the Public Interest in Spring 2002, “the most valuable Japanese export
to the United States over the last few decades may not have been cars
or computers. Instead, it may have been the competitive push that
Japanese firms gave US automakers and high-tech firms to make better
products in more efficient ways.” The exchange of ideas and inspirations
are particularly important to smaller and poorer economies that would
be hurt the most by anti-globalists’ protectionist policies.
More shades of grey than black and white
The conundrum over globalisation revolves around a supposed Hobbesian
choice: hold your nose and encourage unfettered growth (hey, that’s
the way Britain did it, ugly as it was, during the industrial revolution)
or choose the slow-growth path that would limit environmental damage
(in the short term) but would doom the developing world to second
class status forever.
The problem for the sustainability case is that while it may occasionally
put corporate apologists on the public relations defensive, it has
little impact on reforming the economies of the people they purport
to want to help.
To bring real change, self-proclaimed progressives need to reform
radically their paradigm. Only then might they have a chance to alter
the balance of power toward the people and away from capital for capital’s
sake. Unfortunately, they’ve managed to turn “sustainability” into
an environmental protection racket with key “environmentalists” as
world capos. So, at Jo’burg, we had the spectacle of green lobbyists
led by Friends of the Earth director Charles Secrett giddy that they
had successfully deleted text from the meaningless summary statement
that would have required all international environmental agreements
to be “consistent” with the rules of the World Trade Organisation.
Yet these same earth firsters are directly responsible for generating
so much hysteria and disinformation over genetically modified crops
that they have spooked Zambia into the politically correct but indefensible
position of declining donations of GM grain that would help feed its
desperately starving population. In other words, add environmental
fundamentalism to anti-globalisation and you come up with moral bankruptcy
– with lives, African lives in this case, being lost.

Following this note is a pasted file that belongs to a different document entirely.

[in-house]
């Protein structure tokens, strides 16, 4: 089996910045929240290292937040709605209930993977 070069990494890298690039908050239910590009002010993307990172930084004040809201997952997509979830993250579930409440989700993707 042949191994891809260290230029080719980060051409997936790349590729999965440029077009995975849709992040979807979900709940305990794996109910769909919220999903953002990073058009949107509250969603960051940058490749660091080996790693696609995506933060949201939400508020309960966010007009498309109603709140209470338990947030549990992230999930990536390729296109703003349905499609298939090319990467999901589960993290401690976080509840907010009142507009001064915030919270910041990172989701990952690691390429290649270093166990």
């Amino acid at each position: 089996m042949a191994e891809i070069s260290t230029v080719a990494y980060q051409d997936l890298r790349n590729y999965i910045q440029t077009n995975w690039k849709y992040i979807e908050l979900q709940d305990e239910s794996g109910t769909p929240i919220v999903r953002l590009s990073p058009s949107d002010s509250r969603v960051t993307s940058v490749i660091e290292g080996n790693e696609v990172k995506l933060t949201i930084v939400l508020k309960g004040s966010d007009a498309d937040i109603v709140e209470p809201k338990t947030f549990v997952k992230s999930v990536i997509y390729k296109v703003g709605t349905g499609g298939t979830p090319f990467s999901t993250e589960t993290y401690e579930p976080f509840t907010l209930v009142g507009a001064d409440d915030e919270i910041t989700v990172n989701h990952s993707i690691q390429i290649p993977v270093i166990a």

Even the renowned Jane Goodall, a primate expert who still works and
resides in Tanzania, was appalled at the furor of the anti-globalists
who are having the unintended effect of legitimising corporate apologists.
“I understand their concerns, I sympathise with their causes,” she
said of the protestors. “But what we really need to do is… not give
fuel to the people who warn about over-zealous environmentalism.”
Her message is clear: don’t frame this debate as a choice between
evil globalisation and beneficent sustainability. That’s a proxy for
preserving the status quo in the name of environmental correctness.
As Kofi Annan, Secretary-General of the United Nations and certainly
no free-market fanatic, said in his acceptance speech for the Nobel
Peace Prize, "The main losers in today’s very unequal world are not
those who are too exposed to globalisation, but those who have been
So what can be done? Most important, we have to transform the debate
by junking the Hobbesian paradigm. That means the shrill rhetoric
by anti-corporate headliners, like Friends of the Earth, has to cease.
It does absolutely no good when, for example, after the final agreement
in Jo’burg endorsed “cleaner fossil fuel technologies” but did not
specifically rule out nuclear power, Kate Hampton of FOE railed that,
“We are bitterly angry that the OPEC countries, Japan and the United
States have combined this way to help wreck the world’s environment.”
One giant first step would be to junk the self-serving rhetoric embodied
by the term “sustainability”. The greens have to realise they hold
the short straw in the power lottery–they can only influence the debate,
and harness corporate excess, by standing for reason rather than hysteria.
That may be a tall order.